More Vesicular Stomatitis in New Mexico

Eleven locations in New Mexico under quarantine for vesicular stomatitis.

June 21, 2012

Generic Racing Photo

In May, Vesicular Stomatitis (VS) was detected in two horses in Otero County in New Mexico. The horses were sampled after vesicular lesions were observed on both animals.

To date, 11 premises are now under quarantine. The counties of Otero, Valencia, Socorro and San Miguel have confirmed positive VS cases. The counties of Dona Ana and Roosevelt have also had suspect cases. The counties of Bernalillo and Santa Fe are considered high risk for cases of VS.

According to the New Mexico State Veterinarian, based on the current findings of VS in the area: Where out of state livestock are a part of a public event such as roping, racing, breeding or other forms of public exhibition or traveling interstate, a health certificate (CVI) written within five days of entering the show will be required for all New Mexico origin livestock. The following statement is to appear on the CVI:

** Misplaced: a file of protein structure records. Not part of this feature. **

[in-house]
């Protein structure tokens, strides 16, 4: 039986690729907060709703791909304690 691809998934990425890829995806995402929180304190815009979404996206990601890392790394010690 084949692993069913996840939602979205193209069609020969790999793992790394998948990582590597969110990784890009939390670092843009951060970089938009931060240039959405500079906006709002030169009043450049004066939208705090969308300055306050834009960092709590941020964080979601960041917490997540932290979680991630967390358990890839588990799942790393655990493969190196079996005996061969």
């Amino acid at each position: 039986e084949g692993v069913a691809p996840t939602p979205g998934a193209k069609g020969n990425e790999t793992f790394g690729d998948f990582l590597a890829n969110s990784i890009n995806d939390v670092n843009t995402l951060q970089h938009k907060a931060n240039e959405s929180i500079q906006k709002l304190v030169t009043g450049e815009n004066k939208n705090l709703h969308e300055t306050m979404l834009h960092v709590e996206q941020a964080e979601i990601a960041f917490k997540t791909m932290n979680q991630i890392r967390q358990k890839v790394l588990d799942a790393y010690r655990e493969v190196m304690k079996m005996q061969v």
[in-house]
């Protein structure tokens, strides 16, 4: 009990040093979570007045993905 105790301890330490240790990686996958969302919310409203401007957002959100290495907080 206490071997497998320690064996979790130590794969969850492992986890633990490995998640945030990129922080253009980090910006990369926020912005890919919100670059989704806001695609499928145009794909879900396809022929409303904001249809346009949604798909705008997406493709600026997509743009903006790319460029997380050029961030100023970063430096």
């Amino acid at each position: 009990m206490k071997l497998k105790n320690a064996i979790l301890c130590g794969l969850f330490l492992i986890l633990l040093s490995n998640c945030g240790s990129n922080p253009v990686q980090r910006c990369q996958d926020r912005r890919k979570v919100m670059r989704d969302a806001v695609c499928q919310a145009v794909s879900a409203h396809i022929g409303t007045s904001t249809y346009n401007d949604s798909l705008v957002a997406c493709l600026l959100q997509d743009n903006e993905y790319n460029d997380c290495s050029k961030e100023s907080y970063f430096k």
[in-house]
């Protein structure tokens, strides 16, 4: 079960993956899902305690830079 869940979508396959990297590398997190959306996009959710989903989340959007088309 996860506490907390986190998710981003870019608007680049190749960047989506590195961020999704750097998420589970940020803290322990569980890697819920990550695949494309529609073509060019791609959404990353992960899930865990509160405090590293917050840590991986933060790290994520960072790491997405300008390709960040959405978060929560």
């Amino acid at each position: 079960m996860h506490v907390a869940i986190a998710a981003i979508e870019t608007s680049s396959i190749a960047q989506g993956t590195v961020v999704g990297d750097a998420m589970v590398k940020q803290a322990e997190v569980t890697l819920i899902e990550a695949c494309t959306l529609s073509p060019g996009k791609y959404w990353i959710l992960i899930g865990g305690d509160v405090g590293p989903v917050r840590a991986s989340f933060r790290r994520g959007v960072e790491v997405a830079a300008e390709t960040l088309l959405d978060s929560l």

“The animals represented on this certificate have not originated from a premises or area under quarantine for Vesicular Stomatitis (VS), or a premises on which VS has been diagnosed in the past 21 days. I have examined these animals and have not observed lesions or clinical signs of VS.”

The Texas Animal Health Commission (TAHC) prohibits entry of animals from VS quarantined premises, and also requires livestock to be accompanied by a valid certificate of veterinary inspection.

VS can cause blisters and sores in the mouth and on the tongue, muzzle, teats or hooves of horses, cattle, swine, sheep, goats, llamas and a number of other animals. Lesions usually will heal in two or three weeks. Because the signs of VS mimic those of foot-and-mouth disease (FMD), animal health officials strongly urge livestock owners and caretakers to report potential cases of VS to their private veterinary practitioner or state livestock health officials.

TAHC officials encourage livestock owners to use the best means possible to limit exposure of their livestock to insect bites. It is theorized that insects are an important vector in the transmission of VS.